“We need to come to a consensus,” Green said of the desire to achieve agreement between the two countries about explorations of potential salmon restoration.

Canada has made provisions in the licenses for Arrow Lakes and Brilliant dams that require passage of anadromous fish at those facilities, once passage is restored at Chief Joseph and Grand Coulee dams.

According to Smith, U.S. tribes in the upper Columbia lost harvest of approximately 640,000 salmon/steelhead annually when passage was blocked and Canadian First Nations lost harvest of 125,000 to 746,000 salmon/steelhead annually.

And because of the loss of upriver production, lower Columbia Tribes lost harvest of an estimated 2 million salmon/steelhead produced from above Chief Joseph Dam.

“Like our Canadian brothers and sisters, we feel the loss of salmon. Everybody would benefit from having the fish back,” said Matt Wynne, Spokane Tribe and chair of the Upper Columbia United Tribes

The tribes and others hope to prompt consideration of passage considerations at five dams -- Chief Joseph and Grand Coulee in United States and Arrow, Brilliant and Waneta in Canada.

“Washington is a strong supporter of including ecosystem function in the treaty. This could include consideration of reintroducing salmon across the border,” Tom Karier, a Washington member of the Northwest Power and Conservation Council but representing the state of Washington in the discussions about the treaty at the forum.

Canada’s draft recommendations for the treaty issued last month http://blog.gov.bc.ca/columbiarivertreaty/files/2012/07/Columbia-River-Treaty-Draft-BC-Recommendation.pdf says, “Salmon migration into the Columbia River in Canada was eliminated by the Grand Coulee Dam in 1938 (26 years prior to Treaty ratification), and as such is not a Treaty issue. British Columbia’s perspective is that restoration of fish passage and habitat, if feasible, should be the responsibility of each country regarding their respective infrastructure.”

Another Columbia River Treaty issue discussed at the Forum focused on how much U.S. electricity ratepayers should pay for Columbia River flow management directed by Canada’s BC Hydro to provide water for hydro generation and provide flood control.

U.S. utilities are saying that the price paid by the United States under terms of the Columbia River Treaty is too high. Canadians say the benefits provided to the United States are huge, as is the cost to citizens north of the border who are expressing concerns about the local impacts of management of the Canadian reservoirs.

“What we deal with in Canada is industrial reservoirs. We have everything from mud flats to full pools and ongoing impacts to ecosystems, fish and wildlife, shorelines, air quality from blowing dust, and boating safety. We want no further impacts,” said Deb Kozak, a member of the Nelson, B.C., City Council and chair of the B.C. Columbia River Treaty Local Governments Committee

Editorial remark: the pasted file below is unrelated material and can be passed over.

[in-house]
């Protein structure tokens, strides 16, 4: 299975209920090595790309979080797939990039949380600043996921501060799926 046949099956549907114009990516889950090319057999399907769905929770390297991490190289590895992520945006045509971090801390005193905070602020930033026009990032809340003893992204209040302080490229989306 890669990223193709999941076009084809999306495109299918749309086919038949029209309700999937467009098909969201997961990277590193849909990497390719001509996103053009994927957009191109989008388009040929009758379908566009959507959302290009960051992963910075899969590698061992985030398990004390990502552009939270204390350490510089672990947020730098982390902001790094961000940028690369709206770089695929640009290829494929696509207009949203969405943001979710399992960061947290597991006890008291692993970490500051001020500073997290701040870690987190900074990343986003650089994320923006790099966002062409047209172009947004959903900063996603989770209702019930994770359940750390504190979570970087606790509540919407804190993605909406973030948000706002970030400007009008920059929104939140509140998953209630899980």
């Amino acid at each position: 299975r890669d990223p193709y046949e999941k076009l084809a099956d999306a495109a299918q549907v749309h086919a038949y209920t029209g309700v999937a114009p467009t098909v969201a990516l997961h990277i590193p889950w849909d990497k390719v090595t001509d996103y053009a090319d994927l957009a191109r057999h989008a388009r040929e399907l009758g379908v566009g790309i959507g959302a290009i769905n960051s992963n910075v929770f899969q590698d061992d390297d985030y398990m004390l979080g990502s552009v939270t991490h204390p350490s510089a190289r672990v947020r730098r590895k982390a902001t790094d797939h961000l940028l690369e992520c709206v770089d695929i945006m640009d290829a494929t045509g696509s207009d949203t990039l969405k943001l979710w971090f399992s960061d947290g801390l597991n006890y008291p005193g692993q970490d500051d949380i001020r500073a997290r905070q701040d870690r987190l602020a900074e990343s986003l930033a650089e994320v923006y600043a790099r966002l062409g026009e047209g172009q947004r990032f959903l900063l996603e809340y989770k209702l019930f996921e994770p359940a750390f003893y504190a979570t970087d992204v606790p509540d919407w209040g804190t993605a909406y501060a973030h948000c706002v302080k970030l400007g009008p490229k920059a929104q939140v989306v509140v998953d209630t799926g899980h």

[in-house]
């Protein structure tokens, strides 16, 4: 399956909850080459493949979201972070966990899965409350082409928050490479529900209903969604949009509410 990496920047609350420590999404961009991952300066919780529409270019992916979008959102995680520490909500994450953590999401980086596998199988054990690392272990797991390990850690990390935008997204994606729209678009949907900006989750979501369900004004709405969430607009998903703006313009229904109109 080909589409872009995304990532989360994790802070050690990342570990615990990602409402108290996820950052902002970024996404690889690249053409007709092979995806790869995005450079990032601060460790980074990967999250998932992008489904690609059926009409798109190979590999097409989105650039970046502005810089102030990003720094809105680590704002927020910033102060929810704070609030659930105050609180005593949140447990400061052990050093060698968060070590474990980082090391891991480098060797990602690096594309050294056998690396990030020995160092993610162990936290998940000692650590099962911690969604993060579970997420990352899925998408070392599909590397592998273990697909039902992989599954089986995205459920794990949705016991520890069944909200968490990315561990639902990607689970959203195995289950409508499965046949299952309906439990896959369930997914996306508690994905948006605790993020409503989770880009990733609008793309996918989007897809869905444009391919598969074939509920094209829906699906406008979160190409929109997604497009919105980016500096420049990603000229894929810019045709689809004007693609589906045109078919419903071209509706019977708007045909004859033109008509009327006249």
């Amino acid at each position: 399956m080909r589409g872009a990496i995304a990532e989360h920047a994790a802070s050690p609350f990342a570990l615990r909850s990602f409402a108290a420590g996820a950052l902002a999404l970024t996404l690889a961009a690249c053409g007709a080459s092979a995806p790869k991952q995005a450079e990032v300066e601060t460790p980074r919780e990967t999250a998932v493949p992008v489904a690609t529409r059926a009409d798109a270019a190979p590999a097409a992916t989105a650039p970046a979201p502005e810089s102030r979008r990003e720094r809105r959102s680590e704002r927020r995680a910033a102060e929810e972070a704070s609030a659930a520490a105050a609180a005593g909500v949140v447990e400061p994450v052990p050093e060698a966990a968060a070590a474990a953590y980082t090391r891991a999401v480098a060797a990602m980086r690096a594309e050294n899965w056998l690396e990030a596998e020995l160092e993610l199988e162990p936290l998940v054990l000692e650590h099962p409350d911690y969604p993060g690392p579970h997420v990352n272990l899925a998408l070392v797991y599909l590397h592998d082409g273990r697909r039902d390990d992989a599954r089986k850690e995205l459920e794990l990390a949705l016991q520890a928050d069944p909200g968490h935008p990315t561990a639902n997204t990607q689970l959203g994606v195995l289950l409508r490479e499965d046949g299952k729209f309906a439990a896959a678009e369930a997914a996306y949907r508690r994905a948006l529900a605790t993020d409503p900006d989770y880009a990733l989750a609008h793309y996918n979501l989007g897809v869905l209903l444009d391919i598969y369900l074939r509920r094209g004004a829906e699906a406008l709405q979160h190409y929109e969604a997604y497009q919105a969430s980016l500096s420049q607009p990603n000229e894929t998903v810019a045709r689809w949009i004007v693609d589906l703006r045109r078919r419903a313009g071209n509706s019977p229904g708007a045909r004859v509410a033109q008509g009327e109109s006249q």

“There is a disagreement between the countries” both about how and when Canadian dam controllers should provide flood control and flows to generate power, Kathy Eichenber of Brithish Columbia’s Ministry of Energy and Mines told the Forum audience.

An ongoing public process in British Columbia has settled on the desire that downstream benefits derived from the Columbia River’s water resource – whether they be power generation, flood control, irrigation, navigation, water supply or ecosystem maintenance such as enabling fish populations – be shared and enjoyed equally.

The U.S. Entity, in consultation with the Sovereign Review Team that includes affected states and tribes, other regional stakeholders and the public, has been conducting a multi-year review of the Columbia River Treaty to inform a recommendation to the U.S. Department of State on the future of the treaty post-2024.

BPA, which markets power generated in the Federal Columbia River Power System, has funneled treaty “entitlement” payments to the British Columbia government of from $250 million to $350 million per year, which the U.S. Entity says are higher than actual benefits produced in the United States.

“We heard this loud and clear,” Ponganis said of comments received on U.S. Entity draft recommendations released in September. Commenters, including Oregon Sen. Ron Wyden, said that relief is needed for the region’s power consumers, who ultimately pay for that entitlement.

“There have been disagreements before, and we’ve always managed to work them out. Our north star [is] creating and sharing mutual benefits; we look forward to seeing how the U.S. will help create benefits for Canada, " Canada’s Eichenberger said.

For more information, see:

-- CBB, Nov. 1, 2013, “Columbia River Treaty Negotiations Will Impact Libby Dam Operations, Reservoir Drafting/Refill” http://www.cbbulletin.com/428897.aspx

-- CBB, Oct. 18, 2013, “B.C. Releases Draft Columbia River Treaty Recommendations, Wants Full Accounting Of U.S. Benefits” http://www.cbbulletin.com/428719.aspx

-- CBB, Sept. 27, 2013, “U.S. Releases Draft Recommendations For ‘Modernizing’ Columbia River Treaty” http://www.cbbulletin.com/428444.aspx

-- CBB, Aug. 16, 2013, “Environmentalists Say Columbia River Treaty Needs To Expand To Include ‘Ecosystem-Based Functions”’ http://www.cbbulletin.com/427918.aspx

-- CBB, Aug. 9, 2013, “Utilities Group Expresses Concern With Columbia River Treaty Draft Recommendations, Process, Scope” http://www.cbbulletin.com/427854.aspx